“I let them do some simple arithmetic. In a group of one hundred people, how many assholes are there? How many fathers who humiliate their children? How many morons whose breath stinks like rotten meat but who refuse to do anything about it? How many hopeless cases who go on complaining all their lives about the non-existent injustices they’ve had to suffer? Look around you, I said. How many of your classmates would you be pleased not to see return to their desks tomorrow morning? Think about that one family member of your own family, that irritating uncle with his pointless, horseshit stories at birthday parties, that ugly cousin who mistreats his cat. Think about how relieved you would be – and not only you, but virtually the entire family – if that uncle or cousin would step on a landmine or be hit by a five-hundred-pounder dropped from a high altitude. If that member of the family were to be wiped off the face of the earth. And now think about all those millions of victims of all the wars there have been in the past – I never specifically mentioned the Second World War, I used it as an example because it’s the one that most appeals to their imaginations – and think about the thousands, perhaps tens of thousands of victims who we need to have around like we need a hole in the head. Even from a purely statistical standpoint, it’s impossible that all those victims were good people, whatever kind of people that may be. The injustice is found more in the fact that the assholes are also put on the list of innocent victims. That their names are also chiselled into the war memorials.”
― Herman Koch, The Dinner
There are a lot of fantasy fans on both sides of this fence. They either really love this series or hate it. All you have to do is look at the comment fights going on in any highly ranked review of these books to figure that out. Now, many of these reviews are valid, many are written by fans jumping on the “game of thrones” popularity train, and some are by fantasy fans who (for lack of a better term I’m stealing one The Literary Man did a blog post about) have decided that George R.R. Martin is their writer-nemesis.
I don’t think the Song of Ice and Fire series is groundbreaking. It will not change the fantasy genre as we know it and start a legacy of new, better, more engaging fantasy books. Nor is it filth not worthy to lick the blood off Elric’s soul stealing sword. It’s the first book in a series of epic-length fantasy novels (like so many other fantasy serieses out there) and that’s how I plan on reviewing it. As a book. Because it is a book. (See how easy it is to state the obvious?)
In the North winter is coming, regardless of how long the summer has lasted, and the Starks (the lords in the north) are preparing for it because that’s what they do. It’s even their house motto. The South, however, has long forgotten about how bad winter can be and instead of worrying about the possibility of undead killers rising out of the snow “behind the wall” and attacking them in a war they’re obviously not prepared for, they’re worried about which royal family has the right to the iron throne. As you can expect a lot of political intrigue ensues: who killed who, who is plotting revenge, who may be trying to poison your food, who slept with who, and which bastard is which. Tie that all together with some decently written battle scenes and an (in some cases) overabundance of sex, rape, and incest and Martin has written a fantasy novel that has currently sky-rocketed to serial success.
There are a few things I don’t like about this book. The first being rape. I understand and willingly acknowledge rape has its place in literature, but only if it is done well and for a purpose. Otherwise it’s out of place and insensitive. Martin toes the line pretty closely, but nothing in his novel has crossed it to the point of me feeling I have to put the book down. And don’t make the mistake of confusing the book for the HBO series. Yes, the novel has lots of nudity and sex, but it’s not quite the flesh fest HBO makes it out to be, so if you’re concerned to pick up the book after watching seasons 1-2 don’t be afraid you’ve already seen the worst. Some of the characters seem a bit stereotypical. But I try to forgive because in fantasy that sometimes can’t be helped. You always have your wise wizard/scholar/maester character that tries to speak wisdom when it’s not wanted, or your witch-crone that you think is on your side but turns against you. It’s fantasy. Doing something 100% original is practically impossible.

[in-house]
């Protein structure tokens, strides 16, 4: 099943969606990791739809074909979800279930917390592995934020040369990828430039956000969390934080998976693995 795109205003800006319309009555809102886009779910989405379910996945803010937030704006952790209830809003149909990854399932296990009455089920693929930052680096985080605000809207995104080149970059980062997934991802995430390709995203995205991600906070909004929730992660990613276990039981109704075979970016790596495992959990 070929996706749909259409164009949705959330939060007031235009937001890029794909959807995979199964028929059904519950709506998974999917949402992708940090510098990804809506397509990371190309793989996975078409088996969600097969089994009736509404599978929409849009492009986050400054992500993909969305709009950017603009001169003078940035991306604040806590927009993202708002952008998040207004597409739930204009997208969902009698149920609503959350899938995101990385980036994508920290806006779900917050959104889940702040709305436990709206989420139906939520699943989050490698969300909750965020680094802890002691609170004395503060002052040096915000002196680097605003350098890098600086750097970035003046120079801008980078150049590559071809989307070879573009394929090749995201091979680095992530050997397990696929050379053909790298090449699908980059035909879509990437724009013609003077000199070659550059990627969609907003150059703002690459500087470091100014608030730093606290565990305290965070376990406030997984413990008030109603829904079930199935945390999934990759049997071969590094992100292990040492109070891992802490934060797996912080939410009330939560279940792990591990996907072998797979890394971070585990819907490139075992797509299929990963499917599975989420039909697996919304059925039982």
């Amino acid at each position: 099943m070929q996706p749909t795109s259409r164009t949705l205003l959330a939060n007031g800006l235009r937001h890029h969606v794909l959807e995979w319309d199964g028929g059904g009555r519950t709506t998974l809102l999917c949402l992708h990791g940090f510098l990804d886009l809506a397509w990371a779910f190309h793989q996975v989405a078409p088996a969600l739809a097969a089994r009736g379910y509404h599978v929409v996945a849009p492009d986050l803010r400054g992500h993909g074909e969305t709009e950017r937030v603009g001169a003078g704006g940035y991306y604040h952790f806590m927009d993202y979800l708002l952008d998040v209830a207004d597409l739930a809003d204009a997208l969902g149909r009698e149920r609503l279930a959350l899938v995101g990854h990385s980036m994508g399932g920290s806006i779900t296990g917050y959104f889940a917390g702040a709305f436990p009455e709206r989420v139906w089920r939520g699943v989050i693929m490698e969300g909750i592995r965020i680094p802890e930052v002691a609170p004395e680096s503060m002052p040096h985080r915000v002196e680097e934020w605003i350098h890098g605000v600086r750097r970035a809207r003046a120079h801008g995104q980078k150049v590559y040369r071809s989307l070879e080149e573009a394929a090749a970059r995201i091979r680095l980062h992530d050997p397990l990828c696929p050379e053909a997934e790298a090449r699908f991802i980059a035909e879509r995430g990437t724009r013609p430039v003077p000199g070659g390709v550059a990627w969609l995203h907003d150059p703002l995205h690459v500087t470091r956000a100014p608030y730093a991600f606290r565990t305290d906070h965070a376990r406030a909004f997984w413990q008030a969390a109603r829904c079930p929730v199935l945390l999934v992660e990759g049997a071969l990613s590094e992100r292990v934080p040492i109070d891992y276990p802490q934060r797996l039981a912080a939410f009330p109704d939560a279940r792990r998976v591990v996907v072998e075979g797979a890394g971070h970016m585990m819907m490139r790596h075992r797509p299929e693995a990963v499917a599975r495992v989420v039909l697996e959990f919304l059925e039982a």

Issues aside there were things I loved about this book. Tyrion Lannister is a refreshing take on the “loud mouth dwarf who drinks a lot and sleeps around comic relief” character and by the end of the book was one of my favorites. The Stark family wolves were endearing (being the owner of a large and possibly vicious dog myself I couldn’t help but fall in love) as was the Stark family. And Dani Targaryen quickly become my heroine favorite although closely in competition with Sansa Stark. The brothers at the wall adds another layer to this story and I always enjoyed when the narration switched to Jon Snow, I felt like I got a purer adventure story there than elsewhere in the story and I’m looking forward to seeing it progress in the later books.
Now, in case you couldn’t tell by the nature of this review, there is a lot going on in this book. There are characters to remember, houses to keep straight, and about four different novels going on at once. Such is the nature of the epic fantasy. Be prepared if you’re picking this book up for the first time, you’ll be confused for a while.
But once I figured out the names, started following the plots, and assigned my allegiance for the battles I really enjoyed this book. It’s fun, fast paced (the majority of the time), and creative in the sense Martin creates a world you can lose yourself in. It’s a series that’s well worth the effort (I enjoyed the tv series as well but I’ll try to keep this a strictly book review). Now, if you’re jumping on the “Game of Thrones” bandwagon just because it’s popular and you want something to talk about with your co-workers but have never loved fantasy ever in your life this is not the book for you unless you’re seriously willing to give genre-fantasy a shot. It’s a great genre, but a little long-winded and overly complicated for those not willing to invest. If you’re an epic-fantasy fan (and while I might not be as up-to-date or informed as I used to be I have written several papers over the Silmarillion and creation of Middle Earth so I’m not ignorant) don’t just hate the series because of the hype.
The reason fantasy fans love fantasy (or at least the reason this fantasy fan does) is because it gives the reader a chance to be transported into a new world. You can get lost there. You don’t just fall in love with the characters you become them. You forget about reality and embrace the impossible and the magical. I felt all these things while reading “Game of Thrones” and can’t wait to pick up book 2 and lose myself all over again.